There are some suburbs you can reach on rapid transit that I think merit a visit. On the Pennsylvania side, these include, in increasing order of liveliness, Bryn Mawr, Wayne, Media, and Ardmore. All of these are directly on one of the light rail/light metro lines save Wayne, which is far from anything save Regional Rail, and Ardmore, which requires you to transfer to a bus at Ardmore Junction on the Norristown High-Speed Line. The Route 101 trolley runs right down the middle of State Street, the Main Street of Media; you won't find anything like this in the suburbs of any other U.S. city. The PATCO Lindenwold Line (red on maps), aka the "Speedline," stops in two New Jersey 'burbs with happening downtowns: Collingswood (really happening) and Haddonfield (a little more subdued and a lot more upscale).

I realize you will have to pick and choose, but I'd rather give you too much information rather than not enough. I'd say that of the outlying neighborhoods, I'd rank the trips East Passyunk / Germantown-Mt. Airy-Chestnut Hill / Upper Darby (69th Street) / Media / Ardmore / Collingswood / anything else. Fishtown you should save for after 5, when the bars and restaurants get going. Germantown you should do during the day, when you have a chance of touring one or more of the historic homes.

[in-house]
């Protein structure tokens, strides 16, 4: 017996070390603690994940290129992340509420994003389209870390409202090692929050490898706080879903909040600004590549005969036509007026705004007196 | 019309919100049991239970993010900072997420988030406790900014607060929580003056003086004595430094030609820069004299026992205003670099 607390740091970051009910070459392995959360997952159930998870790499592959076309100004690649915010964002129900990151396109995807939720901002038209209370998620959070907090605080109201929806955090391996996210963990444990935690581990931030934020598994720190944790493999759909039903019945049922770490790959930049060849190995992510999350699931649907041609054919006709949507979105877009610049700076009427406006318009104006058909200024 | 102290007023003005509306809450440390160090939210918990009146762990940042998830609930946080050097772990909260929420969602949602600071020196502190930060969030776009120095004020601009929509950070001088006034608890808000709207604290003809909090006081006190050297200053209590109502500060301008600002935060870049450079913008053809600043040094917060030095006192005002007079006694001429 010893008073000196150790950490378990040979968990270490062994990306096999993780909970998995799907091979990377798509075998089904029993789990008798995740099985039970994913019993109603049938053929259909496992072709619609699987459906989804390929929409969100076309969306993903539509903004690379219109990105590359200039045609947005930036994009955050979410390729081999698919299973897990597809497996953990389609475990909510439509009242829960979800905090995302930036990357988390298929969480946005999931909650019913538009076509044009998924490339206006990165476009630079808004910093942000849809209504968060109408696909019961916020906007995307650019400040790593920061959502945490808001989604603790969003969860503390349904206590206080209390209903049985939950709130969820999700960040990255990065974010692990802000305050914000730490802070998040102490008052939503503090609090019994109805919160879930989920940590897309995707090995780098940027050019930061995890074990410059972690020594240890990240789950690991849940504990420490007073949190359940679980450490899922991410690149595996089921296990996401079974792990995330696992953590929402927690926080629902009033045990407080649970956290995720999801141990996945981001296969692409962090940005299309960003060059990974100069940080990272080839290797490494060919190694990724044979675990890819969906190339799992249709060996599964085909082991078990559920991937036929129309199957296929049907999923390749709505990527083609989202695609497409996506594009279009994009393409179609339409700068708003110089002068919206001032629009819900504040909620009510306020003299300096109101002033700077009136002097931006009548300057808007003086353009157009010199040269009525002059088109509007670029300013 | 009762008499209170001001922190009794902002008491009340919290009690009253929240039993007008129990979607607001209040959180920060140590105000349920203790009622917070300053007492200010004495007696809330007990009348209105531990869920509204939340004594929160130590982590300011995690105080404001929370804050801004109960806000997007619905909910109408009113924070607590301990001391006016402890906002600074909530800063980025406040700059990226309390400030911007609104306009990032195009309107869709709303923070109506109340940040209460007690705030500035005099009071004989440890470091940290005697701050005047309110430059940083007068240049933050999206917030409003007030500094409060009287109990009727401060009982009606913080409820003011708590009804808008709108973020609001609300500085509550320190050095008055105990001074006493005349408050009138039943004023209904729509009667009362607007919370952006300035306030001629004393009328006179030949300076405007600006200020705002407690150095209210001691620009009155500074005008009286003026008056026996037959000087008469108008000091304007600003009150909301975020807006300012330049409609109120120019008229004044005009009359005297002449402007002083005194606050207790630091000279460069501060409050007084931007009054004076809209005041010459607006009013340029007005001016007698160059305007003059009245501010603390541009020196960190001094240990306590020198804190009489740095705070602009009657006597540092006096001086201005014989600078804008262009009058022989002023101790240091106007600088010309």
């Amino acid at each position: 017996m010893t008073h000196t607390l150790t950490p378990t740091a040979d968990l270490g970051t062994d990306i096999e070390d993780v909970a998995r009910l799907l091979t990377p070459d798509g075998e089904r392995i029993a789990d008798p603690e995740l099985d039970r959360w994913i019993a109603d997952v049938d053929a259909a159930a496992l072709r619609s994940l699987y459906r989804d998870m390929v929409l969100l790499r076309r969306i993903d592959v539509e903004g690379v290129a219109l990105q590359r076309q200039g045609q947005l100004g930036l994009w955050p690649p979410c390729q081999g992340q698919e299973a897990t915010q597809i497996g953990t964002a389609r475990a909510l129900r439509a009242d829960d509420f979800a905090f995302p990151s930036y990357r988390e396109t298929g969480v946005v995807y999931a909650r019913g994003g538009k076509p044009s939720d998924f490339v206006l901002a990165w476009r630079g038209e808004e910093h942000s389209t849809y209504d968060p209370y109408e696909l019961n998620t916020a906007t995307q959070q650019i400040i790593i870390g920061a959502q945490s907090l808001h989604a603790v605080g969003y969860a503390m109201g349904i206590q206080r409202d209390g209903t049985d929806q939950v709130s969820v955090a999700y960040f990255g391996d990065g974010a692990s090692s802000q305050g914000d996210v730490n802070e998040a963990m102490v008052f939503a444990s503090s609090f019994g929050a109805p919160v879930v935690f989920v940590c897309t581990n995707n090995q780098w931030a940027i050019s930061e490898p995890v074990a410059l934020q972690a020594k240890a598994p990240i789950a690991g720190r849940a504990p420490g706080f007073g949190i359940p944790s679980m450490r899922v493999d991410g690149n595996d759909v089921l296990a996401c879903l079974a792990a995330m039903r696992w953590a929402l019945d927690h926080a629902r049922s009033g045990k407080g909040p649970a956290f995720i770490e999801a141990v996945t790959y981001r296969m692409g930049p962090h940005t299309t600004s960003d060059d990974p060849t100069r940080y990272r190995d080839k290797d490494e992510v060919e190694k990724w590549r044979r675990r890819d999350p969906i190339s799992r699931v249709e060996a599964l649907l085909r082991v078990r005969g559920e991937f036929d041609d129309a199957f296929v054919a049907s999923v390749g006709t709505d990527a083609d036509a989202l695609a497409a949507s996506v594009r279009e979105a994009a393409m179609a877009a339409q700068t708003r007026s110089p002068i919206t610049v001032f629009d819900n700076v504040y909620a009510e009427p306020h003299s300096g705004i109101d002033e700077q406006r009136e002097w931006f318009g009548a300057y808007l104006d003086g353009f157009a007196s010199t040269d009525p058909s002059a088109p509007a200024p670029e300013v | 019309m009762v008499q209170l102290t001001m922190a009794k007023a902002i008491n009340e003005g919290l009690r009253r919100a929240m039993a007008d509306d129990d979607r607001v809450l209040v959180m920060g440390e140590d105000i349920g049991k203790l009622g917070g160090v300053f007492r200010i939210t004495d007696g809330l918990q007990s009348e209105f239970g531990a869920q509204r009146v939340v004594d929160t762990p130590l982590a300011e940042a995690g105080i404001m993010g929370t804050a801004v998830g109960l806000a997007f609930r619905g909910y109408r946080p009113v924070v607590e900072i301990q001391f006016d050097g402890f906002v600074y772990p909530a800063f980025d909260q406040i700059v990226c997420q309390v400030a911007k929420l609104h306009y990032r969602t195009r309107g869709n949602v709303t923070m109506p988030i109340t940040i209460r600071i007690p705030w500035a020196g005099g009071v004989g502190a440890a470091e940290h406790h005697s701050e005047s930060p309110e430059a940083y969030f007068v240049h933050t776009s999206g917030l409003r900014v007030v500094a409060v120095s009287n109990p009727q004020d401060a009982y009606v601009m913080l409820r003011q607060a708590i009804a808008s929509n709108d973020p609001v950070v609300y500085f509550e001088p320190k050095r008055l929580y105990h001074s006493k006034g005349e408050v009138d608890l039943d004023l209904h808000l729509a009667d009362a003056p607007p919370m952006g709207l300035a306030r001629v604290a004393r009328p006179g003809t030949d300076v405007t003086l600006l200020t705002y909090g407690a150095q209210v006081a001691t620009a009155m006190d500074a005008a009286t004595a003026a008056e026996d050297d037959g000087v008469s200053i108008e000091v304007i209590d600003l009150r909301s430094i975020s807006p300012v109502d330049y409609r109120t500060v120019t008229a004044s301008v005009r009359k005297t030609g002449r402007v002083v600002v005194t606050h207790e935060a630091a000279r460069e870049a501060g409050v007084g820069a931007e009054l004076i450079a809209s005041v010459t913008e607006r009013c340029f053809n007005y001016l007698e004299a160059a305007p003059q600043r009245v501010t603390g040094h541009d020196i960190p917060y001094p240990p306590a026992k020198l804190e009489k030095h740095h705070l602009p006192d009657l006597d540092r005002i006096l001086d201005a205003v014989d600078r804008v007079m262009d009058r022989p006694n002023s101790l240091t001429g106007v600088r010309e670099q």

This is amazing. Exactly the type of information I'm looking for.

I'm the kind of tourist who doesn't like to be a tourist. When I visit a city I prefer avoiding the tourist areas and going where people in the city actually live, work, eat, etc. Like I would avoid Geno's for a cheese steak and go somewhere a local tells me about instead. I like to take in the actual city and watch the people. Its why I love public transit.

Good stuff.
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Old 09-15-2018, 12:37 AM
 
Location: Germantown, Philadelphia
6,207 posts, read 3,046,307 times
Reputation: 3932
Quote:
Originally Posted by Chriz Brown View Post
This is amazing. Exactly the type of information I'm looking for.

I'm the kind of tourist who doesn't like to be a tourist. When I visit a city I prefer avoiding the tourist areas and going where people in the city actually live, work, eat, etc. Like I would avoid Geno's for a cheese steak and go somewhere a local tells me about instead. I like to take in the actual city and watch the people. Its why I love public transit.

Good stuff.
You're quite welcome.

I'm also going to put in a plug for two coffee houses in Germantown as places to grab a bite and chill if you choose. Both are in the center of the neighborhood, and one of them's right on the 23.

That one's Uncle Bobbie's Coffee and Books (5445 Germantown Avenue), right on historic Market Square. This place, run by noted African-American intellectual and scholar Marc Lamont Hill, has been a hit since it opened last November; it's got a vibe like your living room, if your living room had a library full of books lining its walls. The chickpea chili is da bomb. If the owner's there should you visit (by no means a sure thing), tell him Sandy Smith sent you. (The Germantown Historical Society is right across Church Lane from this place on Market Square itself.)